There are a bunch of issues associated with procurement and litigation. Let's deal with the city's perspective. First of all, we are dealing with a transportation plan with an estimated cost of somewhere between $3.2 billion and $3.8 billion. As if that is not enough, we are looking at the lawsuit. What do you do? Do you sole-source the contract to Siemens to avoid the lawsuit? Are you allowed to sole-source if this is a much bigger contract than the original plan? Do you settle the lawsuit prior to the launching of the procurement effort and if you do, what does that do to Siemens and its interest in the project?
And of course, what about Siemens? What is its next step? Does it drop the lawsuit in order to go after the much larger contract with the city? Does it settle with the city for a much lower sum so that it can position itself for a run to the bigger prize? Or is Siemens at the point where it really doesn't want to have anything to do with the City of Ottawa?
Now, I will offer the same qualification as the author of the original story (Jeff Polowin): I am no lawyer. I do think, however, that the potential lawsuit has to enter into the equation when soliciting bids for the construction of whatever plan is chosen.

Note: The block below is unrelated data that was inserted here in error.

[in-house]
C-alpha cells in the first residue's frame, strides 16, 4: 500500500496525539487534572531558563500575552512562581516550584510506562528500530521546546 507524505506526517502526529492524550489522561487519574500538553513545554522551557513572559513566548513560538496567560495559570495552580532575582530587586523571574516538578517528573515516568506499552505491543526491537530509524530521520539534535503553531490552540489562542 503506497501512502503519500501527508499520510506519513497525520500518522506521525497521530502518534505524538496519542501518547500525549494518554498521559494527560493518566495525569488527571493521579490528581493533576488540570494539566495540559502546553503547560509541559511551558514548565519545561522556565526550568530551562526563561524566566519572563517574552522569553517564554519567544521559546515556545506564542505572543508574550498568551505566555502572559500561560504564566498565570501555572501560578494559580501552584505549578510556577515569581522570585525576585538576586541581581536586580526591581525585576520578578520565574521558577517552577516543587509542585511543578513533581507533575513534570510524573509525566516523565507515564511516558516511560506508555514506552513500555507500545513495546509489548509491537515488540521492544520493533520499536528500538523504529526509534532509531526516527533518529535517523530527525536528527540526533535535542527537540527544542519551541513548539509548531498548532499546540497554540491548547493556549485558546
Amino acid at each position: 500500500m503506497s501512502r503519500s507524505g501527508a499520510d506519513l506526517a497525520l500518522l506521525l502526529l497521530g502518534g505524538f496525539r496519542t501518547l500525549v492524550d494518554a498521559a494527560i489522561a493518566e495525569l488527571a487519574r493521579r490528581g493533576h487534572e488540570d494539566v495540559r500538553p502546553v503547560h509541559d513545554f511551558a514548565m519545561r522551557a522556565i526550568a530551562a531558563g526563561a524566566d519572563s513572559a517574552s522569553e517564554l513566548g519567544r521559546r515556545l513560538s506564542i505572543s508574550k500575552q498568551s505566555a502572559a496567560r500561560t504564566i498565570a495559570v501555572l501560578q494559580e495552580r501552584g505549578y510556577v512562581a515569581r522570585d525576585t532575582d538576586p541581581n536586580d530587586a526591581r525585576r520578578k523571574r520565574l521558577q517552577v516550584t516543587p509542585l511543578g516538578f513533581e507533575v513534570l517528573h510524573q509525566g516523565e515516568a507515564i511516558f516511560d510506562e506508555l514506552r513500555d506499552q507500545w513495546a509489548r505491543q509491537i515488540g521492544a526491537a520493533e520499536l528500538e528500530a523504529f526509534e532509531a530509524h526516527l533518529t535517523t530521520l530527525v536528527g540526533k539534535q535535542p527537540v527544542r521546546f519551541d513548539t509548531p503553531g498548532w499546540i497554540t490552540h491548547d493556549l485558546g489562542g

This should not involve a sole-source contract, but you've got to consider the possibility of Siemens dropping their lawsuit when examining competing bids. If they and another firm offer bids that are essentially the same bottom number, but the offer from Siemens offers the proviso of dropping their $277M lawsuit, Siemens' bid should win. The lawsuit serves as a credit, and it may seem to be unfair to competing firms, but it is a direct result of the "very long and expensive procurement battle to construct the ill-fated north-south light rail transit line" (in the words of Polowin) that Siemens engaged in years ago.
That's just my two cents, however; I encourage anyone who agrees or disagrees to comment on the thread.